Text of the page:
McConnell says classic political formula propelled Massie, plays up Obama's performance in Ky.
05/30/2012 04:50 PM
Money and a solid campaign plan were the main factors that propelled Thomas Massie to the GOP nomination for Congress in Northern Kentucky’s 4th District, U.S. Sen. Mitch McConnell said.
McConnell, a proponent of more money in politics, said the combination of the libertarian-leaning super PAC Liberty for All spending more than a half-million dollars and Massie’s own fundraising helped him spread his message farther and thicker than the other candidates in the seven-person primary.
“I think it show if you spend one-million dollars and run a good campaign you’re likely to win,” McConnell said. “Massie ran a very effective campaign. There was an outside group who spent a lot of money on his behalf, it was a crowded field. Good campaign. Well funded generally wins, and that’s what happened.”
Unlike in 2010 when McConnell endorsed Trey Grayson in the GOP primary for U.S. Senate, he stayed neutral in this spring’s GOP 4th District primary. This time it was Sen. Rand Paul who got involved by backing Massie.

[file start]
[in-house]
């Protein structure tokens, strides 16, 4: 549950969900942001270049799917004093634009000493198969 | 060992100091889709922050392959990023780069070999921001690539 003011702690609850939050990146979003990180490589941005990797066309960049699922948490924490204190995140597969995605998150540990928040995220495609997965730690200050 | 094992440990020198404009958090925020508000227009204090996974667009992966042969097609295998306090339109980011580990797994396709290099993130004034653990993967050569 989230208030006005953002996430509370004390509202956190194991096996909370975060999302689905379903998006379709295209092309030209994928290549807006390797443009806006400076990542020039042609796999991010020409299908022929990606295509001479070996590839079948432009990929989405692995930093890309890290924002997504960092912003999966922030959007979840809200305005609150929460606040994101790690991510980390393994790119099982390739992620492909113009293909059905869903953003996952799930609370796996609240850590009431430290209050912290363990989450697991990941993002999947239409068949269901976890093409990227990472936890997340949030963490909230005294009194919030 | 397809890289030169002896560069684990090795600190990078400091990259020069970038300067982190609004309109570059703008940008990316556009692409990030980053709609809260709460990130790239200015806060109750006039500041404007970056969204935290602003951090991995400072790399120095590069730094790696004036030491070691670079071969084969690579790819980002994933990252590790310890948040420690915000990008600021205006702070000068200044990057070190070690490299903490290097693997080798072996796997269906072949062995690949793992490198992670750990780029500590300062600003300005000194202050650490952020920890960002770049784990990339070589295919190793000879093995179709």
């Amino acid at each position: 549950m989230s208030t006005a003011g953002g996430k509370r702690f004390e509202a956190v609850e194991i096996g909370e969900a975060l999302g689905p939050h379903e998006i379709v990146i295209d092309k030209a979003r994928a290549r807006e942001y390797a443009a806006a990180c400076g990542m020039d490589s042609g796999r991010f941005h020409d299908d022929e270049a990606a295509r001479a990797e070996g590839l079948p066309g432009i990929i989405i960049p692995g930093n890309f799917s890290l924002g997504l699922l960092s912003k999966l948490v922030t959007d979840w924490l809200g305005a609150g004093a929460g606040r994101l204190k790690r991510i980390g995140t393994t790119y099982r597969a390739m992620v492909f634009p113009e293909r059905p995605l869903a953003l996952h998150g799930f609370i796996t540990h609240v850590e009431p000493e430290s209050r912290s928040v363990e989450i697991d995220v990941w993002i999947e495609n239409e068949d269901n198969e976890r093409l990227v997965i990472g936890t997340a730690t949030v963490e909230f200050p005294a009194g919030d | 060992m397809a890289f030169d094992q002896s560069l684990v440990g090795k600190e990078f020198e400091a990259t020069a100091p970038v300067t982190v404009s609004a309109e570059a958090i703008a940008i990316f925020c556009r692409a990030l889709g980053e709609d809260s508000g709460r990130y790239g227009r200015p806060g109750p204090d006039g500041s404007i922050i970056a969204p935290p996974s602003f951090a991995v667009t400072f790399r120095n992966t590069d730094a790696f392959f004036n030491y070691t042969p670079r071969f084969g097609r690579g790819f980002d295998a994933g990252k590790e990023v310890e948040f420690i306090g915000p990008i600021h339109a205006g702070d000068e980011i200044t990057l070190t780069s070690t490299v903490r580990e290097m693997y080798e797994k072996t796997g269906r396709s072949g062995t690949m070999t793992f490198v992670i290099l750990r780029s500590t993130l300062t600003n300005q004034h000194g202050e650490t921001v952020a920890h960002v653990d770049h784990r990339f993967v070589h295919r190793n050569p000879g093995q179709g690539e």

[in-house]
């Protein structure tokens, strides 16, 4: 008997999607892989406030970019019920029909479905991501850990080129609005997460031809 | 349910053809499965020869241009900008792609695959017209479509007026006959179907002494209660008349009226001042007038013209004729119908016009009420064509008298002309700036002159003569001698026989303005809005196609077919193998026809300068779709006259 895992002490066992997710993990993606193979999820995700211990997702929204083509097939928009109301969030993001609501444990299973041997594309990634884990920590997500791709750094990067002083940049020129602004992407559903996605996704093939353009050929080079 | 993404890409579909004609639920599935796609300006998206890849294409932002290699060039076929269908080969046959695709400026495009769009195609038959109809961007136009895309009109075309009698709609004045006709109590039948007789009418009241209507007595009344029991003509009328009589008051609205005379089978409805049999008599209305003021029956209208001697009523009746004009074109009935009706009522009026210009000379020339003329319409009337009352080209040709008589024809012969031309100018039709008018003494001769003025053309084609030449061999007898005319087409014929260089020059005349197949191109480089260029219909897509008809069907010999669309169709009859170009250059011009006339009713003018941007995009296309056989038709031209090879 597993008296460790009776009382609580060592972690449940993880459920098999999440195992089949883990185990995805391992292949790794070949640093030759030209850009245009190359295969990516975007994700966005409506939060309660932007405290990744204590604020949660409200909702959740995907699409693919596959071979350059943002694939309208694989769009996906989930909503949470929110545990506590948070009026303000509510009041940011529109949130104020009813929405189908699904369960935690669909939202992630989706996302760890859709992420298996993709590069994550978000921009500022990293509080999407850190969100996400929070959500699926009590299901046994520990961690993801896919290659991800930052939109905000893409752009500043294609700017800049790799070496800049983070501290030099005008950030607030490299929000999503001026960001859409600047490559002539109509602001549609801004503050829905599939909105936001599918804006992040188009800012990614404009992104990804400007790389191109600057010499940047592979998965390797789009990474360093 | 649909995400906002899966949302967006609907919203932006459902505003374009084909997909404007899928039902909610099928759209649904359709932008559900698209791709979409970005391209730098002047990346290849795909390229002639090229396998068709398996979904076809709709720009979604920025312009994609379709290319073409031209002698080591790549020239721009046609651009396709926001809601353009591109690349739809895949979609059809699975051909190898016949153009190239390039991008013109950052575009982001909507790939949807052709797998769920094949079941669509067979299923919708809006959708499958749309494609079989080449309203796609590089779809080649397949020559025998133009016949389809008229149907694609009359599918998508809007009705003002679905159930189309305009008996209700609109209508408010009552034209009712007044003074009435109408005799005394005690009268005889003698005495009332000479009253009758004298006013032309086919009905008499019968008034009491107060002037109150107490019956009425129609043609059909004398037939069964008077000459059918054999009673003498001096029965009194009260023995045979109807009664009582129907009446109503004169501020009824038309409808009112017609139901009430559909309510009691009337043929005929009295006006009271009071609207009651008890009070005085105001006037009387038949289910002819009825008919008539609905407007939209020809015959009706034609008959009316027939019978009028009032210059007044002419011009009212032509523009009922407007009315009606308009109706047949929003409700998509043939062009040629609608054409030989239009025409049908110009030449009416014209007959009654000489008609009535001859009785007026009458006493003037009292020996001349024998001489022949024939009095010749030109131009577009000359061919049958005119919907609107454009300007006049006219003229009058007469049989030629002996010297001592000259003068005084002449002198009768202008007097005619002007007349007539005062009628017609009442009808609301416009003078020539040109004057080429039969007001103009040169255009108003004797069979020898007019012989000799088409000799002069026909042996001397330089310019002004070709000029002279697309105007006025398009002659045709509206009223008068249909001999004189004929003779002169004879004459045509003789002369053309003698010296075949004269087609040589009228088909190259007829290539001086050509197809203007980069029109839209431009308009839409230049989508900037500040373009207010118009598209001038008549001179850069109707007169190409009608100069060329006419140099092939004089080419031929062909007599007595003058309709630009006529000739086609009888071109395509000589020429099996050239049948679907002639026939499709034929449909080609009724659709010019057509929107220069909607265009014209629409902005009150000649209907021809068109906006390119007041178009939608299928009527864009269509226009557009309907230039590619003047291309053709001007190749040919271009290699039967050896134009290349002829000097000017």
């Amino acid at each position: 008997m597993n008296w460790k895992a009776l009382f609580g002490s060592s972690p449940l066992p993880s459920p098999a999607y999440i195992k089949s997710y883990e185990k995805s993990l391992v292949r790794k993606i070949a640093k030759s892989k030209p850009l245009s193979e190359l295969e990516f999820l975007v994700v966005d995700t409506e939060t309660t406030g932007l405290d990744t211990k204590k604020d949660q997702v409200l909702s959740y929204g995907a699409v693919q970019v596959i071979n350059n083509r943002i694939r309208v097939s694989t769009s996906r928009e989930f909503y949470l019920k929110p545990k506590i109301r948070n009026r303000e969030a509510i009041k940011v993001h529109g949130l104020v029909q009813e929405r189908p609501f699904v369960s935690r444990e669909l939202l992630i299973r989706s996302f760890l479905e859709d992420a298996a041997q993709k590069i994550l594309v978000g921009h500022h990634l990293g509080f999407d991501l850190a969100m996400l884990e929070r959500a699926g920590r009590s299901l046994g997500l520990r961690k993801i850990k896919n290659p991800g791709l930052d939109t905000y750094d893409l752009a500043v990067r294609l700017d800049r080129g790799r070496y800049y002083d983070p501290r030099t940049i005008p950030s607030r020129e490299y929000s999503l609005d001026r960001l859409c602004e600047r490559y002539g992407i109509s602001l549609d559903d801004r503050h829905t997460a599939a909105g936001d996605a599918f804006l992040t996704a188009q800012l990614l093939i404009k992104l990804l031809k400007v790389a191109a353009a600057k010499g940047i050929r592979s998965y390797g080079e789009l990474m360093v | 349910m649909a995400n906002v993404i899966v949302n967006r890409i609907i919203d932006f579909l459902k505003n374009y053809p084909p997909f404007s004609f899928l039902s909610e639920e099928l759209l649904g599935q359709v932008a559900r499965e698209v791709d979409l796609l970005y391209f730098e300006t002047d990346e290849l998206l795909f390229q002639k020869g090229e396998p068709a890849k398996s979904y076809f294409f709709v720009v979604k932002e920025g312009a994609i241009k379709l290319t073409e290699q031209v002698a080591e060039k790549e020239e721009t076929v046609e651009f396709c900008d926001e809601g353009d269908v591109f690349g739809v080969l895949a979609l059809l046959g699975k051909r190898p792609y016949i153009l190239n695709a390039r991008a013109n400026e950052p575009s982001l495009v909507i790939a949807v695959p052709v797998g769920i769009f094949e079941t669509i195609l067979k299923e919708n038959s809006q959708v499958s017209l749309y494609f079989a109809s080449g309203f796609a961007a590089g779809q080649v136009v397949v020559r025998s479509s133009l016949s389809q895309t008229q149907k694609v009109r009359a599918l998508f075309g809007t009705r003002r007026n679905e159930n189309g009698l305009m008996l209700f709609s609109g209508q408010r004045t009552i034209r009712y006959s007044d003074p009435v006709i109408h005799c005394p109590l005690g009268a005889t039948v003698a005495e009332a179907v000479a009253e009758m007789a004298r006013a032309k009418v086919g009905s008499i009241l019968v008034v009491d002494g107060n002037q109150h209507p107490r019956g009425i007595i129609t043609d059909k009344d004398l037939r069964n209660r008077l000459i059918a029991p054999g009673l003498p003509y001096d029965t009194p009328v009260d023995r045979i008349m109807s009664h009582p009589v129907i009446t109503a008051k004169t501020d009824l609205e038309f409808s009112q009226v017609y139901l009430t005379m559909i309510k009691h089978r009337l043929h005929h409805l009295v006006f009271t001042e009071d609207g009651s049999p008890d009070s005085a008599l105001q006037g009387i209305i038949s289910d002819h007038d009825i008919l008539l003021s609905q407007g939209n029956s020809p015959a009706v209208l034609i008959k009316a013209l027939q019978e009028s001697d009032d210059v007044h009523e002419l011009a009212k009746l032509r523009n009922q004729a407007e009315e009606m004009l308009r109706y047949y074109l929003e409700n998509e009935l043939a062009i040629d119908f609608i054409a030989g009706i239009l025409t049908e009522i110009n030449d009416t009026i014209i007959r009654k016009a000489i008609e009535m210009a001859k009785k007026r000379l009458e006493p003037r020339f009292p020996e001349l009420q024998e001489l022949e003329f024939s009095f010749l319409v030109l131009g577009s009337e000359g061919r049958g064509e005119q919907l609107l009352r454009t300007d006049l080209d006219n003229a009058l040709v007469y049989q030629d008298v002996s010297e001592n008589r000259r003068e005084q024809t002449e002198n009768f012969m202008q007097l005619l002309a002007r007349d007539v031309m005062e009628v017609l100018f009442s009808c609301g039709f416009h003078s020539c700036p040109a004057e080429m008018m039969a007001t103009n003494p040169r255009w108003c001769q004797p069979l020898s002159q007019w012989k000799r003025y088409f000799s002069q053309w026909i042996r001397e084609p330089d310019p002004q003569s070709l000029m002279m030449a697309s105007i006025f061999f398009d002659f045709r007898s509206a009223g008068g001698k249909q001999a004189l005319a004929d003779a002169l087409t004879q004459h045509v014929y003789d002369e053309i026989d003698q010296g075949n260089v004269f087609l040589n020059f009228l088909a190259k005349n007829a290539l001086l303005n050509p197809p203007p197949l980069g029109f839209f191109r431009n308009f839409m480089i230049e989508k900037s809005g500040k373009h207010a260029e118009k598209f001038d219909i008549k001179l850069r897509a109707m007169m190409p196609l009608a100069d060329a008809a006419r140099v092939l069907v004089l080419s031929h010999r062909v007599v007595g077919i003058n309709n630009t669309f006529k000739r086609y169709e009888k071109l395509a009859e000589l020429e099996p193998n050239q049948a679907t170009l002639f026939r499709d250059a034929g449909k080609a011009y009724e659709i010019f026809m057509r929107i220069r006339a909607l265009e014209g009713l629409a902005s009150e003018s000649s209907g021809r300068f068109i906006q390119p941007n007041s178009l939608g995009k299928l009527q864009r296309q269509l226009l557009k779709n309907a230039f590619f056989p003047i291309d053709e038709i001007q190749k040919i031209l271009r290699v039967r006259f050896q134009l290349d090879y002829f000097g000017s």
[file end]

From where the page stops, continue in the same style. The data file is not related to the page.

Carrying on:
McConnell has favored unlimited contributions from donors in elections — as long as it comes with transparency. The advent of super PACs so far have allowed for half of that — unlimited contributions.
McConnell, meanwhile, has more than $5 million on hand in his 2014 re-election account and as of now no Democratic challenger.
As for McConnell’s other election take-away, he called President Barack Obama’s 58 percent against “uncommitted” in Tuesday’s Democratic primary a “stunning development.”
“The only people to go out in primary that there’s no interest in would be the most active involved Democrat, and nobody reported that 42% of most active involved Democrats, the kind of people who would go out and vote in primary in which there was no suspense, 42% of them preferred uncommitted to the president of the United States,” Sen. McConnell told Pure Politics.
While the Republican leader agrees the presidential race will not be competitive in Kentucky, McConnell thinks Kentucky’s primary results could be the beginning of bad news for President Obama in other states.
“I can’t believe that’s a Kentucky phenomenon. You have a lot of active Democrats who think the president has done a poor job, so I think he’s got a lot of problems with his own political base.”
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